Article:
In addition to insured plans, benefits may be provided by either employers or unions on a self-funded basis. Such benefits are regulated in accordance with ERISA and, to a great extent, state jurisdiction over the benefits provided by such plans has been preempted. 42 U.S.C.A. § 1144(a) (West 1999).
The method of compensating non-participating health care providers, whether by a percentage of charges or a set amount, is usually set forth in the insurance policy or contract. In accordance with New York Insurance Law §§ 3201(b)(1) (McKinney 2000), dealing with policies of commercial insurers, and 4308(a) (McKinney 2000), dealing with contracts of not-for-profit insurers and all HMOs, before such policies or contracts may be issued or amended, the language must be approved by the Insurance Department.
Many group health insurance policies and contracts are issued on an annually renewable basis. The insurer, including an HMO, may only opt to modify the contract at the time of renewal. If the method of compensating non-participating health care providers is set forth in the contract (or certificate issued to individual insureds thereunder), such a change would require an amendment of the policy, contract, or certificate, which as indicated above would be subject to the approval of the Insurance Department.
There is no provision in the New York Insurance Law or the regulations issued thereunder for the Department to hold a hearing before making a determination on such an amendment.
If the Department approves the change in the policy, contract, or certificate, new documents would have to be issued to the policyholder or contractholder and the individual certificateholders. If the policy or contract is issued to an ERISA plan, the Summary Plan Description (SPD) may have to be amended. In addition, in accordance with New York Public Health Law § 4408(1) (McKinney 2002), the members handbook might also have to be amended.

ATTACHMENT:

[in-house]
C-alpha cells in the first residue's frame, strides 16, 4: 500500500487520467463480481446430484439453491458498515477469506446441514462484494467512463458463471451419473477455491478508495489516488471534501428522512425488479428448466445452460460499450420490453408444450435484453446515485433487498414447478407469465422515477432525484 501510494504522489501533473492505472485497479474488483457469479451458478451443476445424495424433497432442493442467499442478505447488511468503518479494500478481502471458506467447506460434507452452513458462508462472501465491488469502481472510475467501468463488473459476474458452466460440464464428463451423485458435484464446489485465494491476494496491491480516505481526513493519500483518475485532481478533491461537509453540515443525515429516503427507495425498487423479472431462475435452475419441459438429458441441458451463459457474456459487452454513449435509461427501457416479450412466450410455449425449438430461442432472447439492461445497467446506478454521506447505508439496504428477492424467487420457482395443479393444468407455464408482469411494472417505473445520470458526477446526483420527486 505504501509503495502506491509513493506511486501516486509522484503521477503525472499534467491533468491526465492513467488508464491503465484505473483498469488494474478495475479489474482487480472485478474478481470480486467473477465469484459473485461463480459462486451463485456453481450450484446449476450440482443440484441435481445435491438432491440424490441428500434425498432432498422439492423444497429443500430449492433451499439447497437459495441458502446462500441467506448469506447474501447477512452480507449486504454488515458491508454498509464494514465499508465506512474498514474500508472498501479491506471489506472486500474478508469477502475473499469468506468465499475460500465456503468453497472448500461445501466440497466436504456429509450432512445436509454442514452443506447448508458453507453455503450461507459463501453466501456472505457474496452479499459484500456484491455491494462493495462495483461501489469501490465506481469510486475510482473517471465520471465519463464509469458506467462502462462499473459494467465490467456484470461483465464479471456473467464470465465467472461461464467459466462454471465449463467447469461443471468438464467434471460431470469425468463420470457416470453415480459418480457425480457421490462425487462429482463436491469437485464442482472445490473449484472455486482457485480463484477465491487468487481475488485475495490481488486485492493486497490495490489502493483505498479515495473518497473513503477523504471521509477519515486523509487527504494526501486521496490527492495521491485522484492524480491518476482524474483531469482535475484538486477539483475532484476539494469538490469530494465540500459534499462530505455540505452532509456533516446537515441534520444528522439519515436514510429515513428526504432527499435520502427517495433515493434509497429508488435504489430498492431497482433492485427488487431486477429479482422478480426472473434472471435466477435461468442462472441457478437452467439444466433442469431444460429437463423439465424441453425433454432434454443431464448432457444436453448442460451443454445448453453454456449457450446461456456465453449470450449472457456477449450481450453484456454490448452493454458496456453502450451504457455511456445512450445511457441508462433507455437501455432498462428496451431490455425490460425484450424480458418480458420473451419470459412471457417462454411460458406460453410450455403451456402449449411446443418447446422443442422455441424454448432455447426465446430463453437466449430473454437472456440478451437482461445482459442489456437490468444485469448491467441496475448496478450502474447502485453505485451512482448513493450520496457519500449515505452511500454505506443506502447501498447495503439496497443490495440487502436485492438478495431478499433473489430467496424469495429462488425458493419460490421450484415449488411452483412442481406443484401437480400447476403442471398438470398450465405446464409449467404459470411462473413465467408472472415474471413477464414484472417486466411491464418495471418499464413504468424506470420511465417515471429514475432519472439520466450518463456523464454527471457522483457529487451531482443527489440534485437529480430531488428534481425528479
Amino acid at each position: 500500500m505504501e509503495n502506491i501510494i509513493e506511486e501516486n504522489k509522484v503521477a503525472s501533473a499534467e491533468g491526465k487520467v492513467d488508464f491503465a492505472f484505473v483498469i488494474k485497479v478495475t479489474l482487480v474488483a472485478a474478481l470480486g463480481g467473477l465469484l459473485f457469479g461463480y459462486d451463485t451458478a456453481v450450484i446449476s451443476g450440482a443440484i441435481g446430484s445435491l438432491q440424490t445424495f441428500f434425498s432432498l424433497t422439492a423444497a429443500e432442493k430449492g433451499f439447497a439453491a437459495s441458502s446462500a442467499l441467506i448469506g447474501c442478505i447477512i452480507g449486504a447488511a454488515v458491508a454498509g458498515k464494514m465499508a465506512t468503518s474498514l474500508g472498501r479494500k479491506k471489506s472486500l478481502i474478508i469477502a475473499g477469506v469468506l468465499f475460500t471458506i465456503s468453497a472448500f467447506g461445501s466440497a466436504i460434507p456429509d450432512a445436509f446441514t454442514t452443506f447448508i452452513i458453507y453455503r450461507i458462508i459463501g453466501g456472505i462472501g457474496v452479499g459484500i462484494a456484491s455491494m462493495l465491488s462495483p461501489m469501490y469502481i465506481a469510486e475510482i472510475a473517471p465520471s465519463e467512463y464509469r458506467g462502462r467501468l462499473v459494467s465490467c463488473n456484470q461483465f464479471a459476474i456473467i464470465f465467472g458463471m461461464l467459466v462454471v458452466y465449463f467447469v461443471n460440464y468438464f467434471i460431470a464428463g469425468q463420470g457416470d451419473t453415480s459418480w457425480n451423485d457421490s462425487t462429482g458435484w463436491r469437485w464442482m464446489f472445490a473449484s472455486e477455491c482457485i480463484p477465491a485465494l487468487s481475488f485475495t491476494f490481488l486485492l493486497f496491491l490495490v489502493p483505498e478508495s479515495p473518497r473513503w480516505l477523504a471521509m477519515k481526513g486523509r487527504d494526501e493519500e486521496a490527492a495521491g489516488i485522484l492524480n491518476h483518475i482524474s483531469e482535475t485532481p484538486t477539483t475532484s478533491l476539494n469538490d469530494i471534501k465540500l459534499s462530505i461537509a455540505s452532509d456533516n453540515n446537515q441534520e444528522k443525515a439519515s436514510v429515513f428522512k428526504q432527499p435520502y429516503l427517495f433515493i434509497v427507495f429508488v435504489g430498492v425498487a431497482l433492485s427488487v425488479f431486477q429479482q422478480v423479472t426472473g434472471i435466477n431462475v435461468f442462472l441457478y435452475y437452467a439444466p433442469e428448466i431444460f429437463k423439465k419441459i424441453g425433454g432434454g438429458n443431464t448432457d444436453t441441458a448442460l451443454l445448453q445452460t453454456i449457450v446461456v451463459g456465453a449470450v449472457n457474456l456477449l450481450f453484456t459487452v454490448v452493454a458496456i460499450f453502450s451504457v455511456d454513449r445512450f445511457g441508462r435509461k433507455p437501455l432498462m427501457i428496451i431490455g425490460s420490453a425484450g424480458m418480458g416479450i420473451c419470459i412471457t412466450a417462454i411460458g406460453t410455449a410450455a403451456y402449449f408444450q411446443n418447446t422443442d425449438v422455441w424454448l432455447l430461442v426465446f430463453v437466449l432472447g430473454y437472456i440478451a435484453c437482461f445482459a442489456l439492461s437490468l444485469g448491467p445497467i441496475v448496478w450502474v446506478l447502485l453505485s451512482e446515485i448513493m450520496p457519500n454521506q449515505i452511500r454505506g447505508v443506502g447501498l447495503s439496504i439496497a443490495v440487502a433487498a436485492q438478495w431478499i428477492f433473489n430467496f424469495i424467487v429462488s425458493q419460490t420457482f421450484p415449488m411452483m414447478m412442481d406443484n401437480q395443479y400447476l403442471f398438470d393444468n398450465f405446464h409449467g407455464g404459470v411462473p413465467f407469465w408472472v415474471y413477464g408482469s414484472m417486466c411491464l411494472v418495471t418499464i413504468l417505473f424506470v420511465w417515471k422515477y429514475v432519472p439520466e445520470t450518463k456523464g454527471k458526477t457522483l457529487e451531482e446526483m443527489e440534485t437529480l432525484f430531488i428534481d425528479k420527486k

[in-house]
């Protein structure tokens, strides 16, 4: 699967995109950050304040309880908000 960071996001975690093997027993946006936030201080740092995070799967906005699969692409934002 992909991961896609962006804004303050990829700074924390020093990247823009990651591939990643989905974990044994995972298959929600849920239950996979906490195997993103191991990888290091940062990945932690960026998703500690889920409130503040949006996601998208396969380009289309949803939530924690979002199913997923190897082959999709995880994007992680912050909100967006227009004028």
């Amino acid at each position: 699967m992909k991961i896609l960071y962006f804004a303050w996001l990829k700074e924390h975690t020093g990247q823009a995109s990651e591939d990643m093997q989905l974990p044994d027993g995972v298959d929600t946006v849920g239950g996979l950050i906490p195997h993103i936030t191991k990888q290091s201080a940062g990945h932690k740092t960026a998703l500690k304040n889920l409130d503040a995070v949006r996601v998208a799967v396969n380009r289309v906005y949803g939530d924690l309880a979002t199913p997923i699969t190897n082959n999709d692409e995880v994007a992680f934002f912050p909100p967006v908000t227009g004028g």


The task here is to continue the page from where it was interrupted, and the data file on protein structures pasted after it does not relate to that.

Since there is no contractual relationship between the insurer and the non-participating health care provider, there is no requirement that such provider be notified by the insurer of any change in the method of reimbursing the insured.
The benefits provided under an ERISA plan may be specified both in the plan itself and in the SPD. If it is an insured ERISA plan, such benefits are also specified in the insurance policy or contract, as well as the certificate (which may be a separate document from the SPD). If the plan sponsor has not reserved the right in the plan to modify benefits, such a change may be violative of ERISA. Complaints concerning possible violations of ERISA should be addressed to the local office of the Employee Benefit Security Administration of the United States Department of Labor.
If a change in compensation of a non-participating provider would not be in compliance with the approved policy or contract, a complaint may be made to the Departments Consumer Services Bureau. Complaints concerning the quality of health care provided by an HMO may be addressed to the Department of Health.
For further information you may contact Principal Attorney Alan Rachlin at the New York City office.